The biggest turnaround of the automobile industry
Throughout the history of enterprises and companies of all scales. There have been many sunrise and sunset enterprises. Some of the biggest conglomerates have fallen to its brutal end, but some just survive and rise higher than ever with the proper combination of turnaround management and outside intervention. Another example of one of the biggest turn around management that the world has ever witnessed is the story of Carlos Ghosn, former CEO of Nissan, who brought the industry to what it is today.
“In today’s world, you have to earn your right to compete every day, day after day. And the basics that help you do that are the same ones that turnaround managers use to bring failing companies back to life.” - Harvard Business Review
To read the full Carlos Ghosn article: Carlos Ghosn: I made my expertise through facing challenges that others don’t want to
Despite the many big events that Carlos Ghosn marked throughout his career and life, the former Nissan CEO has pulled a few rabbits out of the hat in the industry prior to the conglomerate turnarounds. At the supple age of thirty he became the COO of Michelin’s South American operations, seven years after he started off at the European tire company. Within two years, he restored profits and stability, and this was his first giant leap in a diverse cultural approach to business operation.
...Michelin had negotiated the closures of three plants in North America, which was met with heavy criticism. We simply could not afford them. This earned me the nickname ‘The Cost Cutter’. But I didn't mind -- I knew cost-efficiency was the pathway to recovery.” - Carlos Ghosn
Years later, he became the Executive Vice President President of Renault. At the time he joined the company, they were experiencing giant losses due to a merger with Volvo two years prior. Within a year, Ghosn returned the company to profitability again. This had earned him the iconic nickname “Le Cost Killer”.
At the age of 45, he was offered a position as Nissan’s COO while he was Vice President of Renault after the French company bought a 36.8 percent stake in Nissan Motors. Ghosn’s most famous victory is also the one that had many doubting him. Despite the complicated relationship he has with Nissan and the Japanese Government today, he erased 20 billion USD of debt that Nissan was struggling with. The Japanese and international observers deemed his mission impossible, and for this, he earned a new nickname, ‘the Icebreaker’. By 2005, He was the CEO of both Nissan, and Renault. This made Carlos Ghosn the world’s first person to run two companies on the Fortune Global 500 at the same time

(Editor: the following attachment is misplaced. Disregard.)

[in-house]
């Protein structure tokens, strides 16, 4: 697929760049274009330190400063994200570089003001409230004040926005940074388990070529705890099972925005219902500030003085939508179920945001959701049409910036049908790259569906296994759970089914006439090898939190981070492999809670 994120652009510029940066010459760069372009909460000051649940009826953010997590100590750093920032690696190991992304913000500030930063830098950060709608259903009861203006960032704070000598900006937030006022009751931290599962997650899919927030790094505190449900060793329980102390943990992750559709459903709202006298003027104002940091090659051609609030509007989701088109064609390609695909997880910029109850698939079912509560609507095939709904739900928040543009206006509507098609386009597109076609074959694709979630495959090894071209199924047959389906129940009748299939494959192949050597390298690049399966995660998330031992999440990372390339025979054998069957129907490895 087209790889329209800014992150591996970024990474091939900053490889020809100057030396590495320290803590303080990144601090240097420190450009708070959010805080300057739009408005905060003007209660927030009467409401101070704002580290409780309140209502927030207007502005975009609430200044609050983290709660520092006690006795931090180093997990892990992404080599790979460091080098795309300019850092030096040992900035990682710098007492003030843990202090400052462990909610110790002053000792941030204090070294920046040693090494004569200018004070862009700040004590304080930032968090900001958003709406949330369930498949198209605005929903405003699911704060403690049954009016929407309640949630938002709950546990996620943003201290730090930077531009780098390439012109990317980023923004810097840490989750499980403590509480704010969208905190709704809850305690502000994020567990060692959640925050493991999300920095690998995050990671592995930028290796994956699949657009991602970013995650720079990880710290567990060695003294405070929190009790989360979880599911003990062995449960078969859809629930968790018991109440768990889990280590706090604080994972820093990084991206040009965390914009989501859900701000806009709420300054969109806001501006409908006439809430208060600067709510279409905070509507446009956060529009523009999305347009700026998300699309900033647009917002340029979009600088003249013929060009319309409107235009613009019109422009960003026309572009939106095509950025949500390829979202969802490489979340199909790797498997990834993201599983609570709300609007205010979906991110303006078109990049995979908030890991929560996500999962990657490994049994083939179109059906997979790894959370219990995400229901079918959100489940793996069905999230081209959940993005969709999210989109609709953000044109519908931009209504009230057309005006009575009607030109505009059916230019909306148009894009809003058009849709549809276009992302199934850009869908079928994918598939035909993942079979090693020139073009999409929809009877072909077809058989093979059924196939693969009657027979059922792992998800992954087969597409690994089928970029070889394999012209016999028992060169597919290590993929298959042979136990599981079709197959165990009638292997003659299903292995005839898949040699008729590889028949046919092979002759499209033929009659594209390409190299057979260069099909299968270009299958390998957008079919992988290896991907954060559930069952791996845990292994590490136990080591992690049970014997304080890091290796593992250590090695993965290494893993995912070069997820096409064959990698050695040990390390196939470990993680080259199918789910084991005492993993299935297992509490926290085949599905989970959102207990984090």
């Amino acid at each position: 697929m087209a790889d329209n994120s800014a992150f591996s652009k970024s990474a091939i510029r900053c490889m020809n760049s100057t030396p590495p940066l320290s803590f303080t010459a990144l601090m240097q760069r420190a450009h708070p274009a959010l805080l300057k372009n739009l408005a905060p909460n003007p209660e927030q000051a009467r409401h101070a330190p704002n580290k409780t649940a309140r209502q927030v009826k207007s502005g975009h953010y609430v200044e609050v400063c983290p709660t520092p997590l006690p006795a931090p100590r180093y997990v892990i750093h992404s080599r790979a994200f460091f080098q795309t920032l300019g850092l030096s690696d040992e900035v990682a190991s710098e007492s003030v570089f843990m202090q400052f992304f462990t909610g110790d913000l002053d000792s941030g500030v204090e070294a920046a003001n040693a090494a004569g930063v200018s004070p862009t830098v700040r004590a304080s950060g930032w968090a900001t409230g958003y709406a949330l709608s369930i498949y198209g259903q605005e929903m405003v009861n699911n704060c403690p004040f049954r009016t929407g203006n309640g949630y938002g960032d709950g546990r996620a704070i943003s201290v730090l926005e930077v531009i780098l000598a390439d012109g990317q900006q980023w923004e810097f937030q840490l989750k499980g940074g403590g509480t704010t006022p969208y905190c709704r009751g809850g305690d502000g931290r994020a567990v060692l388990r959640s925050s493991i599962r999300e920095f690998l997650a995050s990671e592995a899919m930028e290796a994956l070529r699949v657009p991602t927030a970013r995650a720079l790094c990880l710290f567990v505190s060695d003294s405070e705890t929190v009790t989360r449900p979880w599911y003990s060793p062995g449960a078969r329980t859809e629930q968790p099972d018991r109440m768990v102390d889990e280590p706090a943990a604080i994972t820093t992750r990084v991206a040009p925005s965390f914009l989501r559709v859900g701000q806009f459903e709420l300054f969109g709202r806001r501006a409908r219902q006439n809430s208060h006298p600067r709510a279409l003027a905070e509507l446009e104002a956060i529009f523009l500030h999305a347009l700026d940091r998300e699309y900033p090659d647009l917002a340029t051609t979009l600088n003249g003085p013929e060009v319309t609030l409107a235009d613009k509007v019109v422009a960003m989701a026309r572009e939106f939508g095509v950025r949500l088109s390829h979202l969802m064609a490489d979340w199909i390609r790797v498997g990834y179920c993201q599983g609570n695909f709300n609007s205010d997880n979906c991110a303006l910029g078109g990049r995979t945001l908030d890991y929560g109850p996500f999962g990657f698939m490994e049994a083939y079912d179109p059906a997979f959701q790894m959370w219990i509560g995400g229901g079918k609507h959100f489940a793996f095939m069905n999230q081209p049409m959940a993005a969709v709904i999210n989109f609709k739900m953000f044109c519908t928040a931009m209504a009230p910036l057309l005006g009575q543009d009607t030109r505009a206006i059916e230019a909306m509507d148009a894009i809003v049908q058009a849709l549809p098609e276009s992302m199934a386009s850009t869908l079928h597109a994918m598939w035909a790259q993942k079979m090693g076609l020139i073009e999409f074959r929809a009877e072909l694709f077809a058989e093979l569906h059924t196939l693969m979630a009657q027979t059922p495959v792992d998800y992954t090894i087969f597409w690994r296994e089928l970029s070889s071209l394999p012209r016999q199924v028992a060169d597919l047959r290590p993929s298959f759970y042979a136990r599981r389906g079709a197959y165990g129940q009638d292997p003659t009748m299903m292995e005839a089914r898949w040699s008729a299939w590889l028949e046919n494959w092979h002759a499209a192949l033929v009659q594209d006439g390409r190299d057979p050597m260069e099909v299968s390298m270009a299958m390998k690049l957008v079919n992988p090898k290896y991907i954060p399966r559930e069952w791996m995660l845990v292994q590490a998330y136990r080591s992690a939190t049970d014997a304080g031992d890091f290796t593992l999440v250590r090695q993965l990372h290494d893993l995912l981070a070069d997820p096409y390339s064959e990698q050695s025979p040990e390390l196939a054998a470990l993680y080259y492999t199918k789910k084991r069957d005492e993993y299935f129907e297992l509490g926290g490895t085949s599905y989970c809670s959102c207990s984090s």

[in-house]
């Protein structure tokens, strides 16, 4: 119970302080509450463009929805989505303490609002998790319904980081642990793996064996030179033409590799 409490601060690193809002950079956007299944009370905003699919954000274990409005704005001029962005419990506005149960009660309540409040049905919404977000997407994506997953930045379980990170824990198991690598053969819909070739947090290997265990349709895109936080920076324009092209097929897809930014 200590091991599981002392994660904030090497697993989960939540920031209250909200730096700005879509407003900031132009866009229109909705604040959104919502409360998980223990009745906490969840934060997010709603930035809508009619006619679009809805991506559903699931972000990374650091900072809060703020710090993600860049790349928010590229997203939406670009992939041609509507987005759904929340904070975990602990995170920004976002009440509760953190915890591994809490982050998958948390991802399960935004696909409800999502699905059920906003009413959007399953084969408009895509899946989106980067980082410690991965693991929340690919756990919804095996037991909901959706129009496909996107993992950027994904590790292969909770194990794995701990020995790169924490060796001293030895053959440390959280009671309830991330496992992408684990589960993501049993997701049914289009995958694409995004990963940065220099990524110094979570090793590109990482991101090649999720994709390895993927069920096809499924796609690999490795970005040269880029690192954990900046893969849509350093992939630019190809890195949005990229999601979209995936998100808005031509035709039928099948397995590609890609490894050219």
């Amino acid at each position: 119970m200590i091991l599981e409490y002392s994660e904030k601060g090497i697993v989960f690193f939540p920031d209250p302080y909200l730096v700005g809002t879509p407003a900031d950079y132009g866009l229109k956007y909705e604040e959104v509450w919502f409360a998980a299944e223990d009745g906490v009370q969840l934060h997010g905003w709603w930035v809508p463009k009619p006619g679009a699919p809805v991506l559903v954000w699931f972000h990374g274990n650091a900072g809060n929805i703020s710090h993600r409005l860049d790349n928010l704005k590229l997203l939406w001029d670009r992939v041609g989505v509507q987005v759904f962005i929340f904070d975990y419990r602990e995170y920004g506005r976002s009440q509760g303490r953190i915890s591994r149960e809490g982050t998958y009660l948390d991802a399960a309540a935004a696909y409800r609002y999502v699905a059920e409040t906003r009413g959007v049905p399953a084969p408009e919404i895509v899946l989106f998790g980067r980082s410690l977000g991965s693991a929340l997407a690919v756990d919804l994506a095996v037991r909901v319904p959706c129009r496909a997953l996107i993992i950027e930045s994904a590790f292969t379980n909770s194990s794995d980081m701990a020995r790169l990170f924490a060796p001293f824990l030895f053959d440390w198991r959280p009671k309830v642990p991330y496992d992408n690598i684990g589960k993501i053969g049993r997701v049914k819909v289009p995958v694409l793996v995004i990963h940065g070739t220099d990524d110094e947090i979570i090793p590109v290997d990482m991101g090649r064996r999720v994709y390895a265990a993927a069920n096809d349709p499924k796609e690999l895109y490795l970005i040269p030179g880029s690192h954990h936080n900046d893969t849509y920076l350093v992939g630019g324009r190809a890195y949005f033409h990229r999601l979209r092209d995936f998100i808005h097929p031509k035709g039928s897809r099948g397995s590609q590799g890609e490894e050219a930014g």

Following the end of WWII, Nissan had nonstop growth and increase in revenue until the late 90s. Despite Japan having the upperhand when it came to car production, Nissan was falling behind due to global trends shifting and wanting stylish cars in addition to safety and durability. Nissan put itself in hot water by not updating their car designs and hoping that the durability will continue to be the biggest factor in consumer decision. Additionally, it was 20-25 percent more expensive for Nissan to produce cars than it was for Renault. On top of the Yen’s devaluation, Nissan needed funds from another car company. This is where the Renault and Nissan partnership came into play.
Nissan Revival Plan (NPR)
The turnaround management Carlos Ghosn came up with for the company was called the Nissan Revival Plan which included;
- Developing new markets and new cars with a greater emphasis on design
- Improving and reviving Nissan’s brand image
- Kickstarting an Investment plan for research and development
- Reducing the costs of production.
On the human resources aspect, Ghosn’s innovative ideas included a company culture shift in which he removed positions that were not useful and established a rewards package for employees who came up with new ideas.
A multi-cultural background